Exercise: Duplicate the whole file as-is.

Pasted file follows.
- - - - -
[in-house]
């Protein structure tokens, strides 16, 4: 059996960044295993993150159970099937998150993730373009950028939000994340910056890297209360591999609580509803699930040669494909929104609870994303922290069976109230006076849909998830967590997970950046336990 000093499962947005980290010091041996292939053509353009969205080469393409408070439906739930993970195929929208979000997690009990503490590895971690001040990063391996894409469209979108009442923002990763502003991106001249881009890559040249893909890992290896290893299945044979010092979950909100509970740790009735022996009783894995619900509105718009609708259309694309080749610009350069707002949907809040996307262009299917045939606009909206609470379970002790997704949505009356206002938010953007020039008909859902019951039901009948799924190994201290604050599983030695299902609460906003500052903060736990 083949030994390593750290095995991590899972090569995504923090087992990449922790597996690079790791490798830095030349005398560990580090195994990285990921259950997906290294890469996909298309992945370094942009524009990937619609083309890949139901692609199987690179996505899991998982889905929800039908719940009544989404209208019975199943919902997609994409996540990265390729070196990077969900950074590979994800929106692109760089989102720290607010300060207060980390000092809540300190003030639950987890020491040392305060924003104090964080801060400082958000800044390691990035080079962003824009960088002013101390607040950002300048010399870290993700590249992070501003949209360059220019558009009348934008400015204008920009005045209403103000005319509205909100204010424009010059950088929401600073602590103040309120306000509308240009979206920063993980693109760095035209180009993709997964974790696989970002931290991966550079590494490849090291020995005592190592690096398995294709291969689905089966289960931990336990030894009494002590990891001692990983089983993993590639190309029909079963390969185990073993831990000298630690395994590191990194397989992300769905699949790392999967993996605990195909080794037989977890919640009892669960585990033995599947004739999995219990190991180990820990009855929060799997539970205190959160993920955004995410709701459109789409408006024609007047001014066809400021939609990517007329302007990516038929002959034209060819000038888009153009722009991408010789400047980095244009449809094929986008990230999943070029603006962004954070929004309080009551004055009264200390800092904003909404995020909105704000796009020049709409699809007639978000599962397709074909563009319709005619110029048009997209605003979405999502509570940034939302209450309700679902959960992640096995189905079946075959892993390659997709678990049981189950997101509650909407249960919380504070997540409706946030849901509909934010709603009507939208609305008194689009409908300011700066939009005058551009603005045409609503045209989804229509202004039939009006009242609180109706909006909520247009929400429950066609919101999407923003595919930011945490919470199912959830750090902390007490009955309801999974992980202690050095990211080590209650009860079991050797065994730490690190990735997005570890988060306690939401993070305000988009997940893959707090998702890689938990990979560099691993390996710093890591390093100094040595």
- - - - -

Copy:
[in-house]
């Protein structure tokens, strides 16, 4: 059996960044295993993150159970099937998150993730373009950028939000994340910056890297209360591999609580509803699930040669494909929104609870994303922290069976109230006076849909998830967590997970950046336990 000093499962947005980290010091041996292939053509353009969205080469393409408070439906739930993970195929929208979000997690009990503490590895971690001040990063391996894409469209979108009442923002990763502003991106001249881009890559040249893909890992290896290893299945044979010092979950909100509970740790009735022996009783894995619900509105718009609708259309694309080749610009350069707002949907809040996307262009299917045939606009909206609470379970002790997704949505009356206002938010953007020039008909859902019951039901009948799924190994201290604050599983030695299902609460906003500052903060736990 083949030994390593750290095995991590899972090569995504923090087992990449922790597996690079790791490798830095030349005398560990580090195994990285990921259950997906290294890469996909298309992945370094942009524009990937619609083309890949139901692609199987690179996505899991998982889905929800039908719940009544989404209208019975199943919902997609994409996540990265390729070196990077969900950074590979994800929106692109760089989102720290607010300060207060980390000092809540300190003030639950987890020491040392305060924003104090964080801060400082958000800044390691990035080079962003824009960088002013101390607040950002300048010399870290993700590249992070501003949209360059220019558009009348934008400015204008920009005045209403103000005319509205909100204010424009010059950088929401600073602590103040309120306000509308240009979206920063993980693109760095035209180009993709997964974790696989970002931290991966550079590494490849090291020995005592190592690096398995294709291969689905089966289960931990336990030894009494002590990891001692990983089983993993590639190309029909079963390969185990073993831990000298630690395994590191990194397989992300769905699949790392999967993996605990195909080794037989977890919640009892669960585990033995599947004739999995219990190991180990820990009855929060799997539970205190959160993920955004995410709701459109789409408006024609007047001014066809400021939609990517007329302007990516038929002959034209060819000038888009153009722009991408010789400047980095244009449809094929986008990230999943070029603006962004954070929004309080009551004055009264200390800092904003909404995020909105704000796009020049709409699809007639978000599962397709074909563009319709005619110029048009997209605003979405999502509570940034939302209450309700679902959960992640096995189905079946075959892993390659997709678990049981189950997101509650909407249960919380504070997540409706946030849901509909934010709603009507939208609305008194689009409908300011700066939009005058551009603005045409609503045209989804229509202004039939009006009242609180109706909006909520247009929400429950066609919101999407923003595919930011945490919470199912959830750090902390007490009955309801999974992980202690050095990211080590209650009860079991050797065994730490690190990735997005570890988060306690939401993070305000988009997940893959707090998702890689938990990979560099691993390996710093890591390093100094040595």